This new event brought together people, regardless of age or social background, who are passionate about cars and the hobby at an event, which is free to enter and is staged in the heart of the city that started it all – Detroit!
Marrying the excitement and speed of car cruises and races with the style and sophistication of a Concours d’Elegance, the Detroit Festival of Speed and Style celebrates the automobile and its historical contribution.
The event was part of the celebration and lead up to the return of the Detroit Grand Prix at Belle Isle and kicked off Saturday August 25thth with a scenic driving tour from Campus Martius to the Edsel and Elanor Ford House in Grosse Pointe Shores. Then the cars continued on to Belle Isle for laps around the new Detroit Grand Prix racecourse all the while spectators lined the streets to admire the finest examples of rolling steel Detroit ever produced.
Then Sunday August 26th was the actual exhibition with cars from all genres. On display were Concours Classics, Muscle Cars, Hot Rods, Race Cars, Sports Cars, Lowriders, Alternative Fuel Vehicles, Vintage and Custom Motorcycles.
The organizers felt the younger generations, baby boomers and generations X/Y, would greatly appreciate and anticipate the Festival of Speed and Style Vehicles as some of the finest examples of the nations classic cars. They also wanted to place an emphasis on more recent vehicles the likes of which are not focused on at traditional Concours events.
These include high performance factory built cars from the 1950’s, ‘60’s and ‘70’s, such as hot rods, muscle cars, lowriders, unique motorcycles, race cars and trucks. They then married that with the traditional examples of the art deco inspired styles of the 1920’s, ‘30’s and post war era cars.
The cars were selected and invited to be at the show and there were only 150 of them on display. My father in law, Mike Signorello, had the honor to receive an invitation to show his custom 1970 Dodge Super Bee quarter mile racer at the event and when I say honor, I truly mean it. He also had the further distinction of taking the top award in the Modified Muscle Car class.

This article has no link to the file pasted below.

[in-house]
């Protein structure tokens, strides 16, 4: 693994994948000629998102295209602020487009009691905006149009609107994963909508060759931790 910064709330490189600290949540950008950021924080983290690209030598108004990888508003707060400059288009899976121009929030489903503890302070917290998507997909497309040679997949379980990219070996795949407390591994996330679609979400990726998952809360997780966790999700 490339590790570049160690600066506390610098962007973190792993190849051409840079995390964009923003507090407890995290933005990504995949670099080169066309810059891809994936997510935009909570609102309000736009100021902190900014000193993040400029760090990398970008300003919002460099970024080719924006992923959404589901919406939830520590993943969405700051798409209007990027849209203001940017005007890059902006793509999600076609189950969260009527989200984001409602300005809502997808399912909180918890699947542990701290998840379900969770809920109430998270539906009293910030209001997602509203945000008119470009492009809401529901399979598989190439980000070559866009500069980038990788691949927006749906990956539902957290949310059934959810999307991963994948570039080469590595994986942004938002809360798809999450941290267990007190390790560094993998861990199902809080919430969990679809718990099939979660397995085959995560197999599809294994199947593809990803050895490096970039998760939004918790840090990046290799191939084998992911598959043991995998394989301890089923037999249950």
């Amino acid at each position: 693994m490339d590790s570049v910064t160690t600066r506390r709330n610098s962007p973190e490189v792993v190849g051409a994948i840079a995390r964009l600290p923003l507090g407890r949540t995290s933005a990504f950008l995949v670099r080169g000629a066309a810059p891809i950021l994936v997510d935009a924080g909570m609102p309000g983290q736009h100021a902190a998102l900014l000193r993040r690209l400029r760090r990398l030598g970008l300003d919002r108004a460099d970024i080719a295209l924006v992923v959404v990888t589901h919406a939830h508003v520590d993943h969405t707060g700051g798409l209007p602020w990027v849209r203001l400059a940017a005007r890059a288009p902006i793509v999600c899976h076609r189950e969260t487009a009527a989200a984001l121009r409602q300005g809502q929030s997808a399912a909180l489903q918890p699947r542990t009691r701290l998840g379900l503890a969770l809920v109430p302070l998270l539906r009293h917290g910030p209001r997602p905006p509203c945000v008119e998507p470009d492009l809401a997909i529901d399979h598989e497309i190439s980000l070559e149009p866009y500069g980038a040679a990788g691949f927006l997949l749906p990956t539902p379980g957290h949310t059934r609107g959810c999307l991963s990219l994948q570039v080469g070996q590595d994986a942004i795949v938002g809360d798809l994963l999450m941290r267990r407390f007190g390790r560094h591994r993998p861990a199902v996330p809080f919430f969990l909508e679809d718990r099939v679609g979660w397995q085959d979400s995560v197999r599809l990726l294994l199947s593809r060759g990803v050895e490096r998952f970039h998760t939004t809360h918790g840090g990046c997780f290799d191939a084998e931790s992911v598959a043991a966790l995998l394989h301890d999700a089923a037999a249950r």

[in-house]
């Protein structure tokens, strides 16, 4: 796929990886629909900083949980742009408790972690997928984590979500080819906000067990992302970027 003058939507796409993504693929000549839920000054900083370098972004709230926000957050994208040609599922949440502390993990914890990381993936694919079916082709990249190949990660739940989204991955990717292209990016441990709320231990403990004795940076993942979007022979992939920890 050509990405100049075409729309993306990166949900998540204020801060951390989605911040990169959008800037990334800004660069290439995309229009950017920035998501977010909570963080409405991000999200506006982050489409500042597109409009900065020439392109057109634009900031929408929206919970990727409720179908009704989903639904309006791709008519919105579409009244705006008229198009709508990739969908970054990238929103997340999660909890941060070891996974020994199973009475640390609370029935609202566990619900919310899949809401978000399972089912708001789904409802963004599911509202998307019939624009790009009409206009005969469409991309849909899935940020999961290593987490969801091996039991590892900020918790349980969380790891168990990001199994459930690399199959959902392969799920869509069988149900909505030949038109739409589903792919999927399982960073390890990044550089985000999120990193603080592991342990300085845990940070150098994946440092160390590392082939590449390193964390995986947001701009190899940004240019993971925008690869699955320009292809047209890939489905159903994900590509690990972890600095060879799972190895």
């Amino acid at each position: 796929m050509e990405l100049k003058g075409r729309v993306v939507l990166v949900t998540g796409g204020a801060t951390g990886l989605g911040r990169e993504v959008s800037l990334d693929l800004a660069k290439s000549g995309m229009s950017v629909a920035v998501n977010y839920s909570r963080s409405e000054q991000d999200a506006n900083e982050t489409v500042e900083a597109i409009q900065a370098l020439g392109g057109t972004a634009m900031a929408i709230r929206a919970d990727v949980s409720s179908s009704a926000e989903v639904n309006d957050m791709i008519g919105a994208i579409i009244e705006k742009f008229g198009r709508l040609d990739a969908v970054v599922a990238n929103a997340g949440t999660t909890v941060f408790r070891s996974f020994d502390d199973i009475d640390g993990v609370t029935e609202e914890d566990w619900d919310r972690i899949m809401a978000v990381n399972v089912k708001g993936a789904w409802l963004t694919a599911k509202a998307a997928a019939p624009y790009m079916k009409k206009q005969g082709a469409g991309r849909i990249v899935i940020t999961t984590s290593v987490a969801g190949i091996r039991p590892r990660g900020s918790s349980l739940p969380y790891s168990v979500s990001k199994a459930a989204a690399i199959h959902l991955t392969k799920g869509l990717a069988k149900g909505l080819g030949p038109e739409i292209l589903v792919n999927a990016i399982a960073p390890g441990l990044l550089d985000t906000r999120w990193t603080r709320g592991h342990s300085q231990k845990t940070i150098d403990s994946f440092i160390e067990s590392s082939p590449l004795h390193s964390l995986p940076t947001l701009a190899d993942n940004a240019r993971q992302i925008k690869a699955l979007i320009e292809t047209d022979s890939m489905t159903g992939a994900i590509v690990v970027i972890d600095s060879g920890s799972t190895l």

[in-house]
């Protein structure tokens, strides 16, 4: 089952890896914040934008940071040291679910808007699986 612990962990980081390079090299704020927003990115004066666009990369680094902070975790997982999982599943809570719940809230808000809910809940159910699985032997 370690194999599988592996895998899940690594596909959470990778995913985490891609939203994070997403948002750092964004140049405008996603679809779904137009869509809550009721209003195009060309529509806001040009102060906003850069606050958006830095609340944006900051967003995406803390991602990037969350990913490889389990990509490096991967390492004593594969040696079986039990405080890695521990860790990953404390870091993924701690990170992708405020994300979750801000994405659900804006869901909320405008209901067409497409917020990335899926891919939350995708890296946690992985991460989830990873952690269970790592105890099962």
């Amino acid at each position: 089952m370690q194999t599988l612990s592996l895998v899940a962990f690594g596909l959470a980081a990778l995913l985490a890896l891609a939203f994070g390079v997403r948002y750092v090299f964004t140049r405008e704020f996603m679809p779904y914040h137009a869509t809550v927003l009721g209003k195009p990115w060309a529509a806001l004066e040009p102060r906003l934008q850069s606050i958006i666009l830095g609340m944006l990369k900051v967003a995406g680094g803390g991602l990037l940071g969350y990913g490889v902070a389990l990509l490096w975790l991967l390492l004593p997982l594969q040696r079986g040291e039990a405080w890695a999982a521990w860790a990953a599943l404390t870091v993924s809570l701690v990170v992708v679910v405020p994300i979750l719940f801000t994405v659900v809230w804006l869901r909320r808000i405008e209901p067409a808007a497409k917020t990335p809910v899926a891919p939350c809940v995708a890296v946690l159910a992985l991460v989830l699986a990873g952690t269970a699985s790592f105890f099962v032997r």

The caliber and variety of the cars was outstanding and throughout the day the group of us that sat together kept reiterating how nice it was to have an event like this in the city. Having the backdrop of Campus Martius, the Compuware Building, Cadillac Tower and all the new loft apartment buildings really made the viewing of these vehicles something to behold.
I don’t believe you could have picked a better location downtown to present such an outdoor show. As I mentioned before this is not your traditional Concours type show.
What made this event so interesting and really exciting was the way this was an all-encompassing event. You had the opportunity to see the cars on parade, as well as, listen to some rather interesting demonstrations during the day.
At one point a PBS television crew was filming the Super Bee and the two vehicles parked next to it, both ’68 Road Runners. One is owned by Bob Mc Swain and Rick Koots owned the other. The producer asked is the three cars could be fired in succession as the camera panned along, give 3 drag racers a chance to rev their motors, they did not have to ask twice.
The sound of the motors echoing off the building and rolling down through Campus Martius was both deafening and exhilarating. Then a few short moments later you heard some, we believe Chevy owners but I could not verify, attempting the same thing down on the other end in to make sure the bowtie crowd was heard from. Honestly, have you even known that to happen at Meadowbrook?
I sincerely hope this is an event that can take root and grow in coming years. The fact that it is the kickoff to the Grand Prix firmly plants it on the calendar and raises consciousness of the show in the minds of automotive lovers in our area.
Hopefully, with the support of major sponsors like GM, Bob Lutz had a few of his personal vehicles on display, Detroit Muscle, Chrysler, Compuware and many more this event will be around for years to come.
The organized put the whole expo together in under 5 weeks so you know that the sky is the limit when they have a whole year to plan. Look for the Detroit Festival of Speed and Style next year and ink it on your calendar, you won’t be sorry.